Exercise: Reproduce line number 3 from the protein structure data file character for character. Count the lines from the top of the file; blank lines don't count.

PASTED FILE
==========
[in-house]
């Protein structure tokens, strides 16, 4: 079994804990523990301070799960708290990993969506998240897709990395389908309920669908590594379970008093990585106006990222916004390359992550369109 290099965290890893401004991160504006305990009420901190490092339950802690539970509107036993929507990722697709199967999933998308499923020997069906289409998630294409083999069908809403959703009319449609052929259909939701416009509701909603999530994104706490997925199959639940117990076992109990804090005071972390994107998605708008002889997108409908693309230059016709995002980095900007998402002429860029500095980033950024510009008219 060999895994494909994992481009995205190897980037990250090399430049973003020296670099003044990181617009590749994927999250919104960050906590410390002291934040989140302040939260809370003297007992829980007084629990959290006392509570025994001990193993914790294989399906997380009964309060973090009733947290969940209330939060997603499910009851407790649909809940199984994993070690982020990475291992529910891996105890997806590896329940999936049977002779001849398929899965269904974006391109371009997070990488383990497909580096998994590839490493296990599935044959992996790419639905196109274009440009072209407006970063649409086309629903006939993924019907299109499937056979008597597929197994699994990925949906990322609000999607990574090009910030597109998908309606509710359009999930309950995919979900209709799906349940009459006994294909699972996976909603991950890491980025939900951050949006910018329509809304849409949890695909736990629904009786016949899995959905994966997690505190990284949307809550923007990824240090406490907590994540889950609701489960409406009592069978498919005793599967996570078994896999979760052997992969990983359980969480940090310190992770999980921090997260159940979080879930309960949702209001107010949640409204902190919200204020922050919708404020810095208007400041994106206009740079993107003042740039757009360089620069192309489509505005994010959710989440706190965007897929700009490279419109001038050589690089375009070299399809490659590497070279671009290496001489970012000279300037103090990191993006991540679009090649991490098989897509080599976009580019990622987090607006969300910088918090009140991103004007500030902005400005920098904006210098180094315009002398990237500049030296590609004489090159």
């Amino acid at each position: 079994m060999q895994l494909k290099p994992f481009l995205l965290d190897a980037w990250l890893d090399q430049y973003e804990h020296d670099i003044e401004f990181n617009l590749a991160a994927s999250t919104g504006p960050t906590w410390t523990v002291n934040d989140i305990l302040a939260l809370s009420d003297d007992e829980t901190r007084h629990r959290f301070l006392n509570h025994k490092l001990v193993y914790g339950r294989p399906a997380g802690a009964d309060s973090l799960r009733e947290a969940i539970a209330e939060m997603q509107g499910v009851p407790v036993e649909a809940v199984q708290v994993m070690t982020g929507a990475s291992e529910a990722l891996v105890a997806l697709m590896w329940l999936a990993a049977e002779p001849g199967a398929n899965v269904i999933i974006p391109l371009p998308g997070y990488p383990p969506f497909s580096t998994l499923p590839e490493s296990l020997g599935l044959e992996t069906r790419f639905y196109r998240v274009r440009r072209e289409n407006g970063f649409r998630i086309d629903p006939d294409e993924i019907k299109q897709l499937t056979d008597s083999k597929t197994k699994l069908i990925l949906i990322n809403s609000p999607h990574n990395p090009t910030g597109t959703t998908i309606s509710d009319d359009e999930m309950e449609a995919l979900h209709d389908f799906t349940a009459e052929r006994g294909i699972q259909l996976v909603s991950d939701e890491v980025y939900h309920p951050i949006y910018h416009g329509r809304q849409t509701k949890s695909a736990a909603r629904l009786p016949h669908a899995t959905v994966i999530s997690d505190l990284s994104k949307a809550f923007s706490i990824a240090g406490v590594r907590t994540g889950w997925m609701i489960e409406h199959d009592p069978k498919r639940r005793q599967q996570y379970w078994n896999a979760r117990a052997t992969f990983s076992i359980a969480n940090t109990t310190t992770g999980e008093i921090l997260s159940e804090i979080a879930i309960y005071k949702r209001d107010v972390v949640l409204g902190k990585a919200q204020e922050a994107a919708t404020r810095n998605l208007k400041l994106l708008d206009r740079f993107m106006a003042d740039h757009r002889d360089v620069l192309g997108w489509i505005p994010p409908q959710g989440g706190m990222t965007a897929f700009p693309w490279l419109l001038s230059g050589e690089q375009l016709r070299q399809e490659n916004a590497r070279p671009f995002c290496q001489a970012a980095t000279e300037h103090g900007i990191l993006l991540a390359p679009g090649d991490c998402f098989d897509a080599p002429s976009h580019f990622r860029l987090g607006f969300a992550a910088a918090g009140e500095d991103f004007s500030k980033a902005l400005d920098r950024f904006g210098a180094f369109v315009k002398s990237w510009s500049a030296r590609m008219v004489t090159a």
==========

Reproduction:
């Amino acid at each position: 079994m060999q895994l494909k290099p994992f481009l995205l965290d190897a980037w990250l890893d090399q430049y973003e804990h020296d670099i003044e401004f990181n617009l590749a991160a994927s999250t919104g504006p960050t906590w410390t523990v002291n934040d989140i305990l302040a939260l809370s009420d003297d007992e829980t901190r007084h629990r959290f301070l006392n509570h025994k490092l001990v193993y914790g339950r294989p399906a997380g802690a009964d309060s973090l799960r009733e947290a969940i539970a209330e939060m997603q509107g499910v009851p407790v036993e649909a809940v199984q708290v994993m070690t982020g929507a990475s291992e529910a990722l891996v105890a997806l697709m590896w329940l999936a990993a049977e002779p001849g199967a398929n899965v269904i999933i974006p391109l371009p998308g997070y990488p383990p969506f497909s580096t998994l499923p590839e490493s296990l020997g599935l044959e992996t069906r790419f639905y196109r998240v274009r440009r072209e289409n407006g970063f649409r998630i086309d629903p006939d294409e993924i019907k299109q897709l499937t056979d008597s083999k597929t197994k699994l069908i990925l949906i990322n809403s609000p999607h990574n990395p090009t910030g597109t959703t998908i309606s509710d009319d359009e999930m309950e449609a995919l979900h209709d389908f799906t349940a009459e052929r006994g294909i699972q259909l996976v909603s991950d939701e890491v980025y939900h309920p951050i949006y910018h416009g329509r809304q849409t509701k949890s695909a736990a909603r629904l009786p016949h669908a899995t959905v994966i999530s997690d505190l990284s994104k949307a809550f923007s706490i990824a240090g406490v590594r907590t994540g889950w997925m609701i489960e409406h199959d009592p069978k498919r639940r005793q599967q996570y379970w078994n896999a979760r117990a052997t992969f990983s076992i359980a969480n940090t109990t310190t992770g999980e008093i921090l997260s159940e804090i979080a879930i309960y005071k949702r209001d107010v972390v949640l409204g902190k990585a919200q204020e922050a994107a919708t404020r810095n998605l208007k400041l994106l708008d206009r740079f993107m106006a003042d740039h757009r002889d360089v620069l192309g997108w489509i505005p994010p409908q959710g989440g706190m990222t965007a897929f700009p693309w490279l419109l001038s230059g050589e690089q375009l016709r070299q399809e490659n916004a590497r070279p671009f995002c290496q001489a970012a980095t000279e300037h103090g900007i990191l993006l991540a390359p679009g090649d991490c998402f098989d897509a080599p002429s976009h580019f990622r860029l987090g607006f969300a992550a910088a918090g009140e500095d991103f004007s500030k980033a902005l400005d920098r950024f904006g210098a180094f369109v315009k002398s990237w510009s500049a030296r590609m008219v004489t090159a």